In 2004, the American Heart Association (AHA) recruited an Advisory Working Group (AWG) for two primary purposes:
- To evaluate the quality of care for all acute myocardial infarction patients.
- To explore the issue of increasing the number of STEMI patients with timely access to primary percutaneous intervention (PCI), the preferred method of treatment immediately following a STEMI attack.
As a result, a market research study was conducted by Price Waterhouse Coopers in order to help the AWG understand cardiac services for these patients. In June 2005, AWG received the results of the study. The market research suggested that:
- There was a recognized need to improve the systems of care for STEMI patients.
- The American Heart Association should play a leading role in bringing together all of the constituents involved in the care of these patients.
This research resulted in an AHA AWG Consensus Statement being published in Circulation in March 2006 and a stakeholder "call to action". The AWG developed a set of Guiding Principles to lead the initiative.
In late March 2006, the AHA convened a three-day conference with multidisciplinary groups involved in the care of STEMI patients, including:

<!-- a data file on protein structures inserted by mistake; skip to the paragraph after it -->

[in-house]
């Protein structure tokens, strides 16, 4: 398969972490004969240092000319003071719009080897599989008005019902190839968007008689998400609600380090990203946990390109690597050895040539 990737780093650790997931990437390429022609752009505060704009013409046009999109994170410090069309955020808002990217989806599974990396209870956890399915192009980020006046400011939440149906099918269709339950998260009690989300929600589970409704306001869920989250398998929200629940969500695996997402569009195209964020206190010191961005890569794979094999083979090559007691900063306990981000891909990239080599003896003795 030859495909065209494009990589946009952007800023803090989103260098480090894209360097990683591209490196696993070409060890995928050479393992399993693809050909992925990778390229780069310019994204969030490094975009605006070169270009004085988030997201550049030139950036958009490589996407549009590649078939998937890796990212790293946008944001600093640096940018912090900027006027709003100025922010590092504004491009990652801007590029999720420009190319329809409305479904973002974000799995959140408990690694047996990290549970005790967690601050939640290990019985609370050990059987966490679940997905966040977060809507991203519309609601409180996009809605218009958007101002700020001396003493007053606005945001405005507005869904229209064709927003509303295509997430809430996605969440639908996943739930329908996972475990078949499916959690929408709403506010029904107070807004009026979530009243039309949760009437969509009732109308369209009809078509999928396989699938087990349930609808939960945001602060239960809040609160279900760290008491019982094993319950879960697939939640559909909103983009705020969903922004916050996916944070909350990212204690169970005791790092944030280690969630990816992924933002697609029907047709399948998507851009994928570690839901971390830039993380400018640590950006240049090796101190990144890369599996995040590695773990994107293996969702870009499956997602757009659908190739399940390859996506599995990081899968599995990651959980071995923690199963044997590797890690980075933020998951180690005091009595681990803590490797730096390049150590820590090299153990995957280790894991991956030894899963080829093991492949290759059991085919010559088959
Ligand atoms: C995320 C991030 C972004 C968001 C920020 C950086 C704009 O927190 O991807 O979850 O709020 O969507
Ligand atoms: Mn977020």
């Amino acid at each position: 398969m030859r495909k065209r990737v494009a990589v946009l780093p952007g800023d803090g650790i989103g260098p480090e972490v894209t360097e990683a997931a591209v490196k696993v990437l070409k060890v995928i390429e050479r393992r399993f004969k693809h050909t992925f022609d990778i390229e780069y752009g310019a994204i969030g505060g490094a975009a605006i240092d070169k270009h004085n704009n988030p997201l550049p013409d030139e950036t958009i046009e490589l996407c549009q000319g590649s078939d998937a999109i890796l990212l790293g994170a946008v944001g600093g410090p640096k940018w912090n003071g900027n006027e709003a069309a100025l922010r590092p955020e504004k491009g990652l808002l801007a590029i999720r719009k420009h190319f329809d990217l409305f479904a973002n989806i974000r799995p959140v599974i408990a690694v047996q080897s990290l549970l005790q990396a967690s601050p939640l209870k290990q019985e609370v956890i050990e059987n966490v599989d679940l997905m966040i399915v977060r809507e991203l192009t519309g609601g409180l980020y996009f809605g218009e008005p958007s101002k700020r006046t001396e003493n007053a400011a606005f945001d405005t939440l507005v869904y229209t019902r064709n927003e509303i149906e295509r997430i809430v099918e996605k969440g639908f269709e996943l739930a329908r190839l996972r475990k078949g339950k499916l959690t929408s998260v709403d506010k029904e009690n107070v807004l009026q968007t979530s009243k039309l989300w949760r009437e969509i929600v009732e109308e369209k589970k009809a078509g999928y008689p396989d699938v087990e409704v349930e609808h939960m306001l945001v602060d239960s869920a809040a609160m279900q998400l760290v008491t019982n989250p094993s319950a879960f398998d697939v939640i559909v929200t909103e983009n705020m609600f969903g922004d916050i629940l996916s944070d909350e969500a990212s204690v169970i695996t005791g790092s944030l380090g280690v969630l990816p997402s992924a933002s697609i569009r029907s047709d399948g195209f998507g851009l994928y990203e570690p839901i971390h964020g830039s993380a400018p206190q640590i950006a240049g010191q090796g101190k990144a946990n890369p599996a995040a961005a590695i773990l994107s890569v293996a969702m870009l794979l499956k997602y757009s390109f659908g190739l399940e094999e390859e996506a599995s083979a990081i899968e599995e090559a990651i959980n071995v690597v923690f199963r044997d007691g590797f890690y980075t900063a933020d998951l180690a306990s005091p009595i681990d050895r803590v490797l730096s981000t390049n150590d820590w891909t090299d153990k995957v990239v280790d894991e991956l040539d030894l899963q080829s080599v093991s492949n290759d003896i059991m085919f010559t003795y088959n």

- Physicians (noninvasive and interventional cardiologists, cardiac surgeons, emergency care and critical care practitioners, internists)
- EMS personnel
- Community and tertiary hospital administrators (including representation from rural areas)
- Quality and outcomes experts
- Government officials
These thought leaders were charged with:
- Reviewing the current state or system of care.
- Developing the ideal implementation system.
- Addressing the gaps and barriers between the current and ideal system.
- Formulating recommendations for research, programs and policy from the perspective of the constituency they were to represent.
Early in 2007, drafts of the STEMI Systems of Care manuscripts were finalized. During the review process, action items for the American Heart Association begin to take shape. By April, a cross-functional team was recruited to forge ahead with the organization's national initiative now known as Mission: Lifeline.
In May 2007, the collaborative efforts from the conference led to 11 manuscripts being published in Circulation. Mission: Lifeline was formally launched with a national news briefing, local media efforts and video and audio news releases.
The history of Mission: Lifeline is still being written. The American Heart Association looks forward to being able to share statistical data that shows the initiative to be effective in saving lives and improving the quality of care for STEMI patients.